David Bourget (Western Ontario)
David Chalmers (ANU, NYU)
Rafael De Clercq
Ezio Di Nucci
Jonathan Jenkins Ichikawa
Jack Alan Reynolds
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Husserl Studies 23 (3):247-260 (2007)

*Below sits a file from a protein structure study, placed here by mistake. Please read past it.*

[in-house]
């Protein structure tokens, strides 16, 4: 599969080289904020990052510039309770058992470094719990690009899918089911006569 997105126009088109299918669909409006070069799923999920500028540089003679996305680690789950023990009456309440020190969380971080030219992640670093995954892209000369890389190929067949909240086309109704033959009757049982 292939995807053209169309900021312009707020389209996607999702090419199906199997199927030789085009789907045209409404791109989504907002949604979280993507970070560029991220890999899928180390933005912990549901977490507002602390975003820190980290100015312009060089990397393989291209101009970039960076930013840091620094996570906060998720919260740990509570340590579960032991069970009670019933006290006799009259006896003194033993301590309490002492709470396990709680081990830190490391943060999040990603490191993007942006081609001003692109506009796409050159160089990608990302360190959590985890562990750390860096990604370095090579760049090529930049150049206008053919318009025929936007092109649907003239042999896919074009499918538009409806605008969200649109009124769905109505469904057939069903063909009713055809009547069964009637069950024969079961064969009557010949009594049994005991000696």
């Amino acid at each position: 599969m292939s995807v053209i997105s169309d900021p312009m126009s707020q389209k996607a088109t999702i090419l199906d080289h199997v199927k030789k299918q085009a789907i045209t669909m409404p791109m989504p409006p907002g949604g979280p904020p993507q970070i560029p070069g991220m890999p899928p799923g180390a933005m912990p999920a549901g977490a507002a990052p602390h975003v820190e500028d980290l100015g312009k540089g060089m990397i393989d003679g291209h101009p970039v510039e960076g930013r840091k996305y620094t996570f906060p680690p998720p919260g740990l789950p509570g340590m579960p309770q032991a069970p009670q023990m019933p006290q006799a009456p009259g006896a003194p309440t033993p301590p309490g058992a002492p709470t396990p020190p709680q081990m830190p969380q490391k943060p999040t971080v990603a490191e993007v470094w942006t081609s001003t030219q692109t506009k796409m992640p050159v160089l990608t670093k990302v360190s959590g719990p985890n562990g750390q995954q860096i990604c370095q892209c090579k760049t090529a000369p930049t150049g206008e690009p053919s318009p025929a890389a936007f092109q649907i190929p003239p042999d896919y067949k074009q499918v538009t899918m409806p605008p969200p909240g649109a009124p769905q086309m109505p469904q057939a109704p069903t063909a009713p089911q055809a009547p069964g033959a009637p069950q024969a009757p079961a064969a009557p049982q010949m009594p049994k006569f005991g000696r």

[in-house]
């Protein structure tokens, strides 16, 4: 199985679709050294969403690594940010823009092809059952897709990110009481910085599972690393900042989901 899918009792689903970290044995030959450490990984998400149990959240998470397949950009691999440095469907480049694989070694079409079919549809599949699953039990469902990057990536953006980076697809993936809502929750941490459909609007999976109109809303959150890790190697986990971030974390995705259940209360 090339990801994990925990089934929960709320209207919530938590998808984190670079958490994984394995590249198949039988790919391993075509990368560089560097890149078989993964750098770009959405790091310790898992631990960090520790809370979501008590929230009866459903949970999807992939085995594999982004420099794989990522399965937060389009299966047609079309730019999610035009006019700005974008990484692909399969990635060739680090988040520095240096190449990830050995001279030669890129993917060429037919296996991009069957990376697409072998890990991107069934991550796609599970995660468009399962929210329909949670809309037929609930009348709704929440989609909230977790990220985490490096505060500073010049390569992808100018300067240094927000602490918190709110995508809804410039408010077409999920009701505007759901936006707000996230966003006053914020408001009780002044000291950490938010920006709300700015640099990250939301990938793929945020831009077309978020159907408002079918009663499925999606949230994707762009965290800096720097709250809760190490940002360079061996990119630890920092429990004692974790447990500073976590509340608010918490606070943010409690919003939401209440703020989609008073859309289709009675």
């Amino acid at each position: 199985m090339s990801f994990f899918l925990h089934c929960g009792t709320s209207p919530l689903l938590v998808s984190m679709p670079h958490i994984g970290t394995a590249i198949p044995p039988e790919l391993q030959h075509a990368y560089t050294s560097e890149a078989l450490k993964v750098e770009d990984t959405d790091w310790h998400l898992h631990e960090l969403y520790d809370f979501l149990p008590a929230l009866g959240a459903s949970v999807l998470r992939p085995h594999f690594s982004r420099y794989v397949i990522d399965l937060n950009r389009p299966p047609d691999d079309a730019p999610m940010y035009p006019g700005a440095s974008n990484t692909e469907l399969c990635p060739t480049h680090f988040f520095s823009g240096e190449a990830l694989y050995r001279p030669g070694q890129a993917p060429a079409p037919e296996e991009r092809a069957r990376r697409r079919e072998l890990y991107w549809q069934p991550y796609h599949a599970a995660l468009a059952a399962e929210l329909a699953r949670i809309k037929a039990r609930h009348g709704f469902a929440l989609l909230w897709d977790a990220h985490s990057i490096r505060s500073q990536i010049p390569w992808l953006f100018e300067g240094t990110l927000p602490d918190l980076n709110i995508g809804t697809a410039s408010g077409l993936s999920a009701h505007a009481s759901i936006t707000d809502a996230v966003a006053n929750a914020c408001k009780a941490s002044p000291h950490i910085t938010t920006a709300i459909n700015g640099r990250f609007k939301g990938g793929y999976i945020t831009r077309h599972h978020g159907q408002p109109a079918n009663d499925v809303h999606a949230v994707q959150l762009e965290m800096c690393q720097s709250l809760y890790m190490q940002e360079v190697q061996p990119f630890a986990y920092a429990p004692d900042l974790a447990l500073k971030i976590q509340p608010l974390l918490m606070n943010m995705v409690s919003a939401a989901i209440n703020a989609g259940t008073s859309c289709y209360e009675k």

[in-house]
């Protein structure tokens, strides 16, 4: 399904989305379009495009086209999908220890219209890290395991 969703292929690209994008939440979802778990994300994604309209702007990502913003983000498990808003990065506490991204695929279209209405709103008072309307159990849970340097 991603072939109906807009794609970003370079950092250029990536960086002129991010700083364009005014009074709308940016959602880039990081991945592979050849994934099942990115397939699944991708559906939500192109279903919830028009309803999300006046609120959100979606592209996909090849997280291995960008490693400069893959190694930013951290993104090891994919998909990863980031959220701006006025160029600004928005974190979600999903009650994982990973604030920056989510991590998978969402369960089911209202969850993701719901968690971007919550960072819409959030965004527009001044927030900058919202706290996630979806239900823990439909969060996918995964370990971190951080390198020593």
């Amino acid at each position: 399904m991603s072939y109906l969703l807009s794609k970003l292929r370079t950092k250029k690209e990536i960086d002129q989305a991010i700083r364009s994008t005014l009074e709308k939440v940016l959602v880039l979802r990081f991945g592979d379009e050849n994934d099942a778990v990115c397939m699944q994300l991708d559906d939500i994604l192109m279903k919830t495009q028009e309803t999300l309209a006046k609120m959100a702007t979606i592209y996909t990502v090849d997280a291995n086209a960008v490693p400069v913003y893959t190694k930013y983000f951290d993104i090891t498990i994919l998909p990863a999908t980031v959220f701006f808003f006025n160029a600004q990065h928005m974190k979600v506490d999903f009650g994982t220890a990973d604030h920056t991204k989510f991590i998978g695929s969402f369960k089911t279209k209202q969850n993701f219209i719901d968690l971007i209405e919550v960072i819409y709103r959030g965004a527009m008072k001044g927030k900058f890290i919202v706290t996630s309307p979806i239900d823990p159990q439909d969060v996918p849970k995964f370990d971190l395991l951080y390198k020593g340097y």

Book review of Rollinger & Sowa's 2004 translation of Husserl's own later collection of manuscripts on transcendental idealism (and realism): It has long served the interests of certain partisans to paint Husserl as a Cartesian philosopher of consciousness, as a man who, like his early modern predecessor, was obsessed with demonstrating that the ‘‘data’’ of conscious experience constitute an epistemological fundamentum inconcussum. Husserl thus becomes a stock character in those narratives of modern philosophy which see it as having been dominated by a poisonous Cartesian subjectivism prior to the arrival of one or another of philosophy’s great twentieth-century saviors (typically one chooses either Heidegger or Wittgenstein here). On the other side, it has long been common for Husserlians to brush aside this character- ization of Husserl as a gross oversimplification and indeed fundamental mis- understanding of his thought, one resting on a lack of any real familiarity with his writings and ideas.We are thus presented with the paradox that while many of the most conscientious of Husserl’s expositors could read him as an anti- Cartesian philosopher, other, generally less sympathetic but often not less intelligent readers could come to the exact opposite conclusion...
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